Punch 9 for Harold Washington tells, for the first time, the story of how Harold Washington, by becoming Chicago’s first Black mayor, changed American politics. The coalition he forged transformed the local and national Democratic Party and helped launch the career of Barack Obama.
Barack Obama moved to Chicago in 1985, in part, because of a man he’d never met: Harold Washington. Obama would later tell the Congressional Black Caucus: “For those of you who recall that era and recall Chicago at that time, it’s hard to forget the sense of possibility that he sparked in people.”
Harold Washington ran for Chicago mayor in 1983 as a long-shot candidate. His campaign had little money and no powerful backers. He survived the toughest, dirtiest, most expensive municipal election ever to become Chicago’s first Black Mayor.
As mayor, Washington took on a city that was not only famous for its racism but also for machine-style political corruption: crooked contracts, political patronage and rigged elections. Harold pledged to open up city government to everyone. He would be “fairer than fair,” and spread the wealth to all corners of the city. Against huge resistance, he kept those promises.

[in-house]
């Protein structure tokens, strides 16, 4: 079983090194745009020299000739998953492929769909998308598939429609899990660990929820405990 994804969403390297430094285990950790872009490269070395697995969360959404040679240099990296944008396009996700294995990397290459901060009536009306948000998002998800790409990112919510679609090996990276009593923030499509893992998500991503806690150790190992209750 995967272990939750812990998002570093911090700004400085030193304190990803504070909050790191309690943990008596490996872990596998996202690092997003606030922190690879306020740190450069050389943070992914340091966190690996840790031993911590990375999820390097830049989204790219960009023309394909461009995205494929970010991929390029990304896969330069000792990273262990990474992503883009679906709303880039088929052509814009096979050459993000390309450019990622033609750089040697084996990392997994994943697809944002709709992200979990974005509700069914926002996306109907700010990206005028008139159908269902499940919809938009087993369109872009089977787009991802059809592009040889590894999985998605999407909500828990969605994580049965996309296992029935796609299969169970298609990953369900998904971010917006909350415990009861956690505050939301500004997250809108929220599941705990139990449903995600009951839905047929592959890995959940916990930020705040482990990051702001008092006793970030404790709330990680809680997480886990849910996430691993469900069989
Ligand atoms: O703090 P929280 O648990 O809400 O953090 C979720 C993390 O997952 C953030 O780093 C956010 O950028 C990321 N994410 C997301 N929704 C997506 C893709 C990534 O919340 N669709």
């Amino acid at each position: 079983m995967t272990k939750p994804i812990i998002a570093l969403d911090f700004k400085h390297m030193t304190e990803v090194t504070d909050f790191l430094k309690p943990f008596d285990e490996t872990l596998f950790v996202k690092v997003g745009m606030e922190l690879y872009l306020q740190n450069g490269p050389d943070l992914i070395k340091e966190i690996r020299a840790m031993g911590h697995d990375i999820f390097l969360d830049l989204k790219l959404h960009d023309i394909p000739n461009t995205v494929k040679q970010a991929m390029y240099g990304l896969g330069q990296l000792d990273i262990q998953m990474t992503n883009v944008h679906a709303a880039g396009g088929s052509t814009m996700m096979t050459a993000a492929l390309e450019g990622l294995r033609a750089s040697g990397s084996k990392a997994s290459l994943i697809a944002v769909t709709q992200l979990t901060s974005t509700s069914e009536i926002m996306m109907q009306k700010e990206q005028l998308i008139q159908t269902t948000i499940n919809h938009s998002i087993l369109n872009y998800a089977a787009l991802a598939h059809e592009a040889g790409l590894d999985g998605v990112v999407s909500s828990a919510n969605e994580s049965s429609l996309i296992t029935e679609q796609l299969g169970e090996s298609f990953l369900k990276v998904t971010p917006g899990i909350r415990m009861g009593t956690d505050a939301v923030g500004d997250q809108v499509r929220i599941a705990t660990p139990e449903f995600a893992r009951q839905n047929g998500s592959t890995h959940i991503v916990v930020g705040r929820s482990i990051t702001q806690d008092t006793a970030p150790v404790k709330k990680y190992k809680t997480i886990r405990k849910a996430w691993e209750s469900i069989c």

Punch 9 for Harold Washington is in large part a historical documentary, but the story could not be more timely. As politicians on the national stage continue to struggle with coalition-building, as the city of Chicago continues to suffer from racial disparities, as a young generation of activists work to reclaim power for those who have traditionally not had a voice, We Want Harold! can help to further the ongoing conversation about politics, process and justice for all.
About the Filmmakers
Joe produced and directed What’s the Matter with Kansas? which Roger Ebert named as one of the Ten Best Documentaries of 2009. In 2013, he field produced Citizen Koch, which was nominated for a Grand Jury Prize at the 2013 Sundance Film Festival. In 1997, Joe’s documentary, The Burning Man Festival, toured film festivals and aired on DRTV in Denmark. From 1989-93 he produced and starred in This Week in Joe’s Basement, which from its humble platform on Chicago Public Access cable won two cable TV awards, and was featured numerous times in the national media. Some still wonder whether it served as the inspiration for the “Wayne’s World” Saturday Night Live sketches and films.